Department of Cancer Biology, Lerner Research Institute, Cleveland Clinic, Cleveland, United States
    Competing interests
    The authors declare that no competing interests exist.
  8. Garrett Debs

    Department of Molecular Biophysics and Biochemistry, Yale University, New Haven, United States
    Competing interests
    The authors declare that no competing interests exist.
  9. Sayaka Inagaki

    Department of Pharmacology, Mayo Clinic, Jacksonville, United States
    Competing interests
    The authors declare that no competing interests exist.
  10. Pedro Gutierrez

    Department of Molecular and Cellular Biology, University of California, Davis, Davis, United States
    Competing interests
    The authors declare that no competing interests exist.
  11. Larisa Gheber

    Department of Chemistry, Ben Gurion University of the Negev, Beer-Sheva, Israel
    Competing interests
    The authors declare that no competing interests exist.
    ORCID icon "This ORCID iD identifies the author of this article:" 0000-0003-3759-4001
  12. Richard J McKenney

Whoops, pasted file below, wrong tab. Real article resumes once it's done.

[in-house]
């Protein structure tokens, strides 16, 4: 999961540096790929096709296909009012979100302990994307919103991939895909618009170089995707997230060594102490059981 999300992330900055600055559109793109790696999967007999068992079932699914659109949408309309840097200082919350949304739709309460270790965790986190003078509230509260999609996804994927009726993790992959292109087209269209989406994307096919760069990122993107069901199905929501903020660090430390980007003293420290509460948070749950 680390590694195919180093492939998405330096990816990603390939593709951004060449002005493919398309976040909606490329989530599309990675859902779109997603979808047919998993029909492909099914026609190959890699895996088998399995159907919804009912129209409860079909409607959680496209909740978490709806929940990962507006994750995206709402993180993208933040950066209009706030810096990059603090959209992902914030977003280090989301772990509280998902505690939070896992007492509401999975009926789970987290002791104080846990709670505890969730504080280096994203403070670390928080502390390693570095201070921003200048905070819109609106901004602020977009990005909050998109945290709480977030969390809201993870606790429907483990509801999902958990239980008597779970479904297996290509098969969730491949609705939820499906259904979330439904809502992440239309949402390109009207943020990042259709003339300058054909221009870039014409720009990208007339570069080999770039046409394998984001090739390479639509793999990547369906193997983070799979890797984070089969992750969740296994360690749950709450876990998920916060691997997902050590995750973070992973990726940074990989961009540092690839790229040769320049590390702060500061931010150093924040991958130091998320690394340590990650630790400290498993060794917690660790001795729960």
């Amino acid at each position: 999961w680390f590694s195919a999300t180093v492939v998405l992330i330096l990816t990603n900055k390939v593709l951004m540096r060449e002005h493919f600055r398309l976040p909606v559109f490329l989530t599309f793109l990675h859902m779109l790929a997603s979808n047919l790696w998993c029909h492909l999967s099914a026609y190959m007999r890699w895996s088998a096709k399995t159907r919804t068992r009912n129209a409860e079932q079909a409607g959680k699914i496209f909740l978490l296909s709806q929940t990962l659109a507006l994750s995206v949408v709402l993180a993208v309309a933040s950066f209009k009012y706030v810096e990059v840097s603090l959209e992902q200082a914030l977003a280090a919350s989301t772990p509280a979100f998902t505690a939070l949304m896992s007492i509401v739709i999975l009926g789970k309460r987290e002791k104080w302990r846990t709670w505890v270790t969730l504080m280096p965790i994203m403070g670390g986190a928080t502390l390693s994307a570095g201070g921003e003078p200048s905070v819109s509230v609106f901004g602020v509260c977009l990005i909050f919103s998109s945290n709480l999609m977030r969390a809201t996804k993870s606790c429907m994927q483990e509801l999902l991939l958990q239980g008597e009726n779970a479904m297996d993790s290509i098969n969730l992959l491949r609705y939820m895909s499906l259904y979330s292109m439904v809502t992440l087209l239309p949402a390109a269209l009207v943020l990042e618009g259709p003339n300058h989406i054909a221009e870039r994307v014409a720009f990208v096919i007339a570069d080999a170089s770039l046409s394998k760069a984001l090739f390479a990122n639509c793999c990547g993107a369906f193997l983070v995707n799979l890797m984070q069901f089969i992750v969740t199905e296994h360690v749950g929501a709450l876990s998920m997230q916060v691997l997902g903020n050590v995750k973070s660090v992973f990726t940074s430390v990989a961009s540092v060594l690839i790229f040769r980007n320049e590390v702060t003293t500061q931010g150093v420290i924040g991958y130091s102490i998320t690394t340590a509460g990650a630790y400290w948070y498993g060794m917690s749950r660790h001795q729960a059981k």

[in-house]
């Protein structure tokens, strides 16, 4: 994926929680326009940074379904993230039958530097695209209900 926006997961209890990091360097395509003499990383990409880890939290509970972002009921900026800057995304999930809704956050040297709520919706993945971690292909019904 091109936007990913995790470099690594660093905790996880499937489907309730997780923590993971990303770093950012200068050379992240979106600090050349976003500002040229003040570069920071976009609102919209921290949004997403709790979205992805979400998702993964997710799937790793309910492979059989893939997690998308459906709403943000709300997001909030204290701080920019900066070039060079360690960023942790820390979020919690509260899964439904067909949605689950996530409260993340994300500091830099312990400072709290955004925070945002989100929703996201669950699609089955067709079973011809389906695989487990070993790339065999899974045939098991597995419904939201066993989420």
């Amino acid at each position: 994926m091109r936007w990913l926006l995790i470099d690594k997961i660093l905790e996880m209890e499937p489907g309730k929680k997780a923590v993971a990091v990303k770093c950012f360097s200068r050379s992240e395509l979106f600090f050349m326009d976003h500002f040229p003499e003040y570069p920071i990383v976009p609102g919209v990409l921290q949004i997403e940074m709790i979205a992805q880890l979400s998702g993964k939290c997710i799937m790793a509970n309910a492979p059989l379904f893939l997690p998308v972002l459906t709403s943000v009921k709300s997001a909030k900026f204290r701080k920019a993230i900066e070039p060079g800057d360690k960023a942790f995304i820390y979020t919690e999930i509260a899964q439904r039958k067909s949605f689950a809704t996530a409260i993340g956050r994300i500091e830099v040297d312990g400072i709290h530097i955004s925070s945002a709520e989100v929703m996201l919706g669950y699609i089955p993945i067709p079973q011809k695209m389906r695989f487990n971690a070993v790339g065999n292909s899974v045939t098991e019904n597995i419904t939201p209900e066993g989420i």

Department of Molecular and Cellular Biology, University of California, Davis, Davis, United States
    Competing interests
    The authors declare that no competing interests exist.
  13. Charles Vaughn Sindelar

    Department of Molecular Biophysics and Biochemistry, Yale University, New Haven, United States
    Competing interests
    The authors declare that no competing interests exist.
    ORCID icon "This ORCID iD identifies the author of this article:" 0000-0002-6646-7776
  14. Ron Milligan

    Department of Integrative Structural and Computational Biology, The Scripps Research Institute, La Jolla, United States
    Competing interests
    The authors declare that no competing interests exist.
  15. Jason Stumpff

    Department of Molecular Physiology and Biophysics, University of Vermont, Burlington, United States
    Competing interests
    The authors declare that no competing interests exist.
  16. Steven S Rosenfeld

    Department of Cancer Biology, Lerner Research Institute, Cleveland Clinic, Cleveland, United States